日本酒を語る

Talk about sake

2020.11.05

Knowledge

Wakamizu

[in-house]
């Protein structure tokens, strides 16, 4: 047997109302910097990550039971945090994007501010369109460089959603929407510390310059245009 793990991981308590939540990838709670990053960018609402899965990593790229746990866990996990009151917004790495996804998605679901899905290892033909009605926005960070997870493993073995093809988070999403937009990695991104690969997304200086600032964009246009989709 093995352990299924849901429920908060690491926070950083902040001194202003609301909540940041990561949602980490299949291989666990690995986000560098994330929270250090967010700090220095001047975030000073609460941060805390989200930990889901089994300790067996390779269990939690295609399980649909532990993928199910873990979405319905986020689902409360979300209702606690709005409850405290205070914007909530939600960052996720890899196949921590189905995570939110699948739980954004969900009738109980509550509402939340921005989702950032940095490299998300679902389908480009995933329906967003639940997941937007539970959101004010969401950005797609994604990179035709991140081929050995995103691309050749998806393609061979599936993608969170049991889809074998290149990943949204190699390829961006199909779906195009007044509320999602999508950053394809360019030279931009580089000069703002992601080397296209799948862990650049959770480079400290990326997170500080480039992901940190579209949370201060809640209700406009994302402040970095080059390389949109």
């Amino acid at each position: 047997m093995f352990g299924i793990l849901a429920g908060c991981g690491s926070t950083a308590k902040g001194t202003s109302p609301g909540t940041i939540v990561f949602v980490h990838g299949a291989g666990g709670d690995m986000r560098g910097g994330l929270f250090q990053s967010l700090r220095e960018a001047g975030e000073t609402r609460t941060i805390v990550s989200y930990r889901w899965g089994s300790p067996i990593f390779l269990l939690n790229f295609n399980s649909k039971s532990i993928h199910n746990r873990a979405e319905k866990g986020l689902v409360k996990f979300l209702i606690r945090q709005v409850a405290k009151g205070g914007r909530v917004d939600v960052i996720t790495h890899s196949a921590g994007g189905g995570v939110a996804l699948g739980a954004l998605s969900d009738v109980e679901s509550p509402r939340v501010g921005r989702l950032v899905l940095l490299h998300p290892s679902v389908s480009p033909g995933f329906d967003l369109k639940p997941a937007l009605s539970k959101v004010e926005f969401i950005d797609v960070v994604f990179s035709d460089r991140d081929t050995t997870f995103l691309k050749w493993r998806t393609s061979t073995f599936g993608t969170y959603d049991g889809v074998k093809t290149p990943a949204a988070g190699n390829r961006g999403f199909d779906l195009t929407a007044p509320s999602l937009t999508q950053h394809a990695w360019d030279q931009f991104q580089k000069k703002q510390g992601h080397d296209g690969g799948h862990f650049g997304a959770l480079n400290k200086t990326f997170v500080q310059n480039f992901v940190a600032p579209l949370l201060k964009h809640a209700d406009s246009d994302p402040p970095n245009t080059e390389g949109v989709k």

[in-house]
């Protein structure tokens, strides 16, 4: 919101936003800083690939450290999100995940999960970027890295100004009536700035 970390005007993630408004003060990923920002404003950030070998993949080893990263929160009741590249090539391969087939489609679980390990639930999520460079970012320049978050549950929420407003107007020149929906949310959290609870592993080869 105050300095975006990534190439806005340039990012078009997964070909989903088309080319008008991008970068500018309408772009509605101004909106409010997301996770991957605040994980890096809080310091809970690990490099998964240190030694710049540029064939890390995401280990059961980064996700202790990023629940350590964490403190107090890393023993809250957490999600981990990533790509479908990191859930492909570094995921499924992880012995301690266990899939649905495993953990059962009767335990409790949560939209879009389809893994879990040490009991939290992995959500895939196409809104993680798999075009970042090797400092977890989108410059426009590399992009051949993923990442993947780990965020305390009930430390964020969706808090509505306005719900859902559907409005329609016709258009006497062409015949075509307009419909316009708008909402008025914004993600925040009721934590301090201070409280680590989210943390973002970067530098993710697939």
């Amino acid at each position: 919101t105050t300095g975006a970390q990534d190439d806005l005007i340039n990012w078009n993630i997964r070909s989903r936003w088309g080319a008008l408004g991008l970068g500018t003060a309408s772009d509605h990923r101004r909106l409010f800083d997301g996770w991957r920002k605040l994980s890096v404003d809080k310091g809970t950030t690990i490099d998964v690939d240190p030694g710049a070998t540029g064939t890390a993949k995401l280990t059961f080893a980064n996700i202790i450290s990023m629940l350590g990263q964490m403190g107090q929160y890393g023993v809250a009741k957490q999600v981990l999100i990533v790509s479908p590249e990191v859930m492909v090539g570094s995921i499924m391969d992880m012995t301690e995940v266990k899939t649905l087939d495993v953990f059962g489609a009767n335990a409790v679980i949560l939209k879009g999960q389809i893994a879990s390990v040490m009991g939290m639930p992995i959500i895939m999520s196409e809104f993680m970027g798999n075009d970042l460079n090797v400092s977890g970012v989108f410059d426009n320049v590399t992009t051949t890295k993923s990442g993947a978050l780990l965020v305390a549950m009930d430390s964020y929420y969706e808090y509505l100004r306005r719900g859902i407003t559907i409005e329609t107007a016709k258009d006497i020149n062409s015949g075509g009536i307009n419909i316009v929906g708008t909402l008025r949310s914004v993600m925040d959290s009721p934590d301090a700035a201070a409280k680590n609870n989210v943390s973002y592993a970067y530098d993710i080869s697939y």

According to the Aichi Sake Brewing Association, sake brewing in Aichi Prefecture has already started from as early as the beginning of 8th century. The Kojiki and Nihon Shoki, the old records of Japanese history, depict the scene where oosakazuki (sake presented to Emperor) was presented to the legendary prince Yamato Takeru at Atsuta, Aichi. In such a historical prefecture, a sake rice called Wakamizu was born. With a hope to make people enjoy sake using rice made in Aichi, the Aichi Agricultural Research Center developed a new sake rice in 1983 by crossbreeding Gohyakumangoku (Niigata Prefecture) with A-kei Sake 101. When this sake rice came to be approved as a recommended variety of Aichi, it was named and registered as Wakamizu in 1985, with a beautiful and auspicious name representing water scooped on the early morning of New Year’s Day to be offered to God. Having a lower height and high resistance to lodging, it is easier to grow in plains. In 1995, the planted area of Wakamizu in Aichi expanded up to 289 hectares. At one time the production decreased, however, in recent years, local producers and breweries who are committed to local production for local consumption have been working together to raise the production. As the small and soft grain makes it difficult to be polished at a polishing ratio of 50% or less, Wakamizu is said to bring out full potential of the rice’s umami and rich flavor when used for junmaishu rather than ginjoshu. For ginjoshu, they crossbred Wakamizu and Yamadanishiki (Hyogo Prefecture) and created Yumeginga (the variety registered in 2012) which allows the production in the plains and a lower polishing ratio. Just like Wakamizu, the rich aroma and smooth and refreshing taste are receiving attention of sake breweries and those involved.(Photo by :Kamisugi Shuzou Co.,Ltd)